Oral contraceptive use and malignancies of the genital tract. Results from the Royal College of General Practitioners' Oral Contraception Study.
Beral V., Hannaford P., Kay C.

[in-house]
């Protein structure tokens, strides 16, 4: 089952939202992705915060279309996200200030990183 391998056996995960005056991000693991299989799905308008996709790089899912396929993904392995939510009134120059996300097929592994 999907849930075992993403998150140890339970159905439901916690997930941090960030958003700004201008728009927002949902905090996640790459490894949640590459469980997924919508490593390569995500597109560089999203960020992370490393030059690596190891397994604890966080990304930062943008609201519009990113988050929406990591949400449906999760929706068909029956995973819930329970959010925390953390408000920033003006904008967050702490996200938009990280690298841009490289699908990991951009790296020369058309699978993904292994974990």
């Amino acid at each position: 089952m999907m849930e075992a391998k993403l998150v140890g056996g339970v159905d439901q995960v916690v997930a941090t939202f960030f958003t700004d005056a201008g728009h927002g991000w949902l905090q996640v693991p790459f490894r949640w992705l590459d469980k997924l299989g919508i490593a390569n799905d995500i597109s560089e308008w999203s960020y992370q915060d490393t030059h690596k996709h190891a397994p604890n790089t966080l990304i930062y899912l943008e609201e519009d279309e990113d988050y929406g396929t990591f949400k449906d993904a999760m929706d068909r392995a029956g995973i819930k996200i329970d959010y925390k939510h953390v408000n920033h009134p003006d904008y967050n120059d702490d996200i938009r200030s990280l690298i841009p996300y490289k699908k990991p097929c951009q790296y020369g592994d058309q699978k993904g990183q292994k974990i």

Of 47,000 women followed since 1968, those who had used oral contraceptives (ever-users) had a significantly higher incidence rate of cervical cancer than never-users. After standardisation of rates by age, parity, smoking, social class, number of previously normal cervical smears, and history of sexually transmitted disease, the excess was 41 per 100,000 woman-years for carcinoma-in-situ and 8 per 100,000 woman-years for invasive cervical cancer. Incidence increased with increasing duration of use: the standardised incidence rate for cervical cancer in women who had taken the pill for more than 10 years was four times than in never-users. Ever-users had a lower incidence of other uterine cancers (deficit 5 per 100,000 woman-years); a lower incidence of ovarian cancer was also found (deficit 4 per 100,000), but was not statistically significant. Overall, ever-users had an excess incidence for genital tract cancers 37 per 100,000 woman-years. This excess was mainly from carcinoma-in-situ of the cervix; the excess incidence of invasive cervical cancer was offset by the deficits in other uterine and ovarian cancers. Standardised mortality rates from genital cancer were similar in ever-users and never-users. Of relevance to clinical practice is the substantially different distribution of primary cancer sites: cervical cancer accounted for 75% of the invasive genital cancers and 74% of deaths from genital cancer in ever-users, but only 31% of the invasive cancers and 30% of deaths in never-users.